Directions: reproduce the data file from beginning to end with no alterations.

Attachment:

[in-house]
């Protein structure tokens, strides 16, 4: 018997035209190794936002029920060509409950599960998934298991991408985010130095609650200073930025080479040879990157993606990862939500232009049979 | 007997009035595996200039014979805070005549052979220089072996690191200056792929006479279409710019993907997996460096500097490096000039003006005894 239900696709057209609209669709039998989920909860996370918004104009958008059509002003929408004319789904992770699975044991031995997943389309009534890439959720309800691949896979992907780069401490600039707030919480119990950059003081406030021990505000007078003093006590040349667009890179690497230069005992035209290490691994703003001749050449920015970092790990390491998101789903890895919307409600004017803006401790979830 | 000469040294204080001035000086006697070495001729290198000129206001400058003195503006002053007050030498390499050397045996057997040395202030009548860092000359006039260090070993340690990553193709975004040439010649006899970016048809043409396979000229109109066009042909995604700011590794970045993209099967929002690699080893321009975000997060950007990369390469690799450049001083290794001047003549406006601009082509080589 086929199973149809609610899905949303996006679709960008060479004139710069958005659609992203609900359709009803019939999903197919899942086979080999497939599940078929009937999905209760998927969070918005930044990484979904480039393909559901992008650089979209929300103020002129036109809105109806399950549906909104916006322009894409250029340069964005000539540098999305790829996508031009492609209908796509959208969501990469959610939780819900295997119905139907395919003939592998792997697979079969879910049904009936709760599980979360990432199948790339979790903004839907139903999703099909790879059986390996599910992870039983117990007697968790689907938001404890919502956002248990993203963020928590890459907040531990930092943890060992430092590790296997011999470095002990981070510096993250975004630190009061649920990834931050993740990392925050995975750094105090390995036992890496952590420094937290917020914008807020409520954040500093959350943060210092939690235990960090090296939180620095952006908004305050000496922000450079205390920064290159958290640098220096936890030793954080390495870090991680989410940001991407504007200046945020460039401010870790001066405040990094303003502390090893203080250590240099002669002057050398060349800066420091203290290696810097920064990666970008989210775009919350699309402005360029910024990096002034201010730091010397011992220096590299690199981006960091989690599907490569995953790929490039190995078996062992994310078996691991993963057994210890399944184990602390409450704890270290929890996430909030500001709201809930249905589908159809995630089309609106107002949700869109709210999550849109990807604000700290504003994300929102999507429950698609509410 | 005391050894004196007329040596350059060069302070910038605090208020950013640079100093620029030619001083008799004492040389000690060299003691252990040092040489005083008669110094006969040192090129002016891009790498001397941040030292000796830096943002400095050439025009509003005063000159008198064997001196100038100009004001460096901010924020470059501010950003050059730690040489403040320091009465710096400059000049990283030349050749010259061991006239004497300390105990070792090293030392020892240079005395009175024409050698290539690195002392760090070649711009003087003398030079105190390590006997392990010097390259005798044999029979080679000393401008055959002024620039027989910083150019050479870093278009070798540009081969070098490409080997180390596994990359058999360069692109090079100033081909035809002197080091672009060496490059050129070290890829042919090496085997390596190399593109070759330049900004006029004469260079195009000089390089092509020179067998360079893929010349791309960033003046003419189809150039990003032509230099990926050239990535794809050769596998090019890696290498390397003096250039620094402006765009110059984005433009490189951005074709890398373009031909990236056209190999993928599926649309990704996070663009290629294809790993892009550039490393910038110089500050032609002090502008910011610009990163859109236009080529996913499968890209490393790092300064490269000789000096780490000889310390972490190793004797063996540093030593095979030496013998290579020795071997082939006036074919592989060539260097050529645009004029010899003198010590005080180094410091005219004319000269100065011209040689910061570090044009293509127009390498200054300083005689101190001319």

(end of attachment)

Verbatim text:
[in-house]
């Protein structure tokens, strides 16, 4: 018997035209190794936002029920060509409950599960998934298991991408985010130095609650200073930025080479040879990157993606990862939500232009049979 | 007997009035595996200039014979805070005549052979220089072996690191200056792929006479279409710019993907997996460096500097490096000039003006005894 239900696709057209609209669709039998989920909860996370918004104009958008059509002003929408004319789904992770699975044991031995997943389309009534890439959720309800691949896979992907780069401490600039707030919480119990950059003081406030021990505000007078003093006590040349667009890179690497230069005992035209290490691994703003001749050449920015970092790990390491998101789903890895919307409600004017803006401790979830 | 000469040294204080001035000086006697070495001729290198000129206001400058003195503006002053007050030498390499050397045996057997040395202030009548860092000359006039260090070993340690990553193709975004040439010649006899970016048809043409396979000229109109066009042909995604700011590794970045993209099967929002690699080893321009975000997060950007990369390469690799450049001083290794001047003549406006601009082509080589 086929199973149809609610899905949303996006679709960008060479004139710069958005659609992203609900359709009803019939999903197919899942086979080999497939599940078929009937999905209760998927969070918005930044990484979904480039393909559901992008650089979209929300103020002129036109809105109806399950549906909104916006322009894409250029340069964005000539540098999305790829996508031009492609209908796509959208969501990469959610939780819900295997119905139907395919003939592998792997697979079969879910049904009936709760599980979360990432199948790339979790903004839907139903999703099909790879059986390996599910992870039983117990007697968790689907938001404890919502956002248990993203963020928590890459907040531990930092943890060992430092590790296997011999470095002990981070510096993250975004630190009061649920990834931050993740990392925050995975750094105090390995036992890496952590420094937290917020914008807020409520954040500093959350943060210092939690235990960090090296939180620095952006908004305050000496922000450079205390920064290159958290640098220096936890030793954080390495870090991680989410940001991407504007200046945020460039401010870790001066405040990094303003502390090893203080250590240099002669002057050398060349800066420091203290290696810097920064990666970008989210775009919350699309402005360029910024990096002034201010730091010397011992220096590299690199981006960091989690599907490569995953790929490039190995078996062992994310078996691991993963057994210890399944184990602390409450704890270290929890996430909030500001709201809930249905589908159809995630089309609106107002949700869109709210999550849109990807604000700290504003994300929102999507429950698609509410 | 005391050894004196007329040596350059060069302070910038605090208020950013640079100093620029030619001083008799004492040389000690060299003691252990040092040489005083008669110094006969040192090129002016891009790498001397941040030292000796830096943002400095050439025009509003005063000159008198064997001196100038100009004001460096901010924020470059501010950003050059730690040489403040320091009465710096400059000049990283030349050749010259061991006239004497300390105990070792090293030392020892240079005395009175024409050698290539690195002392760090070649711009003087003398030079105190390590006997392990010097390259005798044999029979080679000393401008055959002024620039027989910083150019050479870093278009070798540009081969070098490409080997180390596994990359058999360069692109090079100033081909035809002197080091672009060496490059050129070290890829042919090496085997390596190399593109070759330049900004006029004469260079195009000089390089092509020179067998360079893929010349791309960033003046003419189809150039990003032509230099990926050239990535794809050769596998090019890696290498390397003096250039620094402006765009110059984005433009490189951005074709890398373009031909990236056209190999993928599926649309990704996070663009290629294809790993892009550039490393910038110089500050032609002090502008910011610009990163859109236009080529996913499968890209490393790092300064490269000789000096780490000889310390972490190793004797063996540093030593095979030496013998290579020795071997082939006036074919592989060539260097050529645009004029010899003198010590005080180094410091005219004319000269100065011209040689910061570090044009293509127009390498200054300083005689101190001319």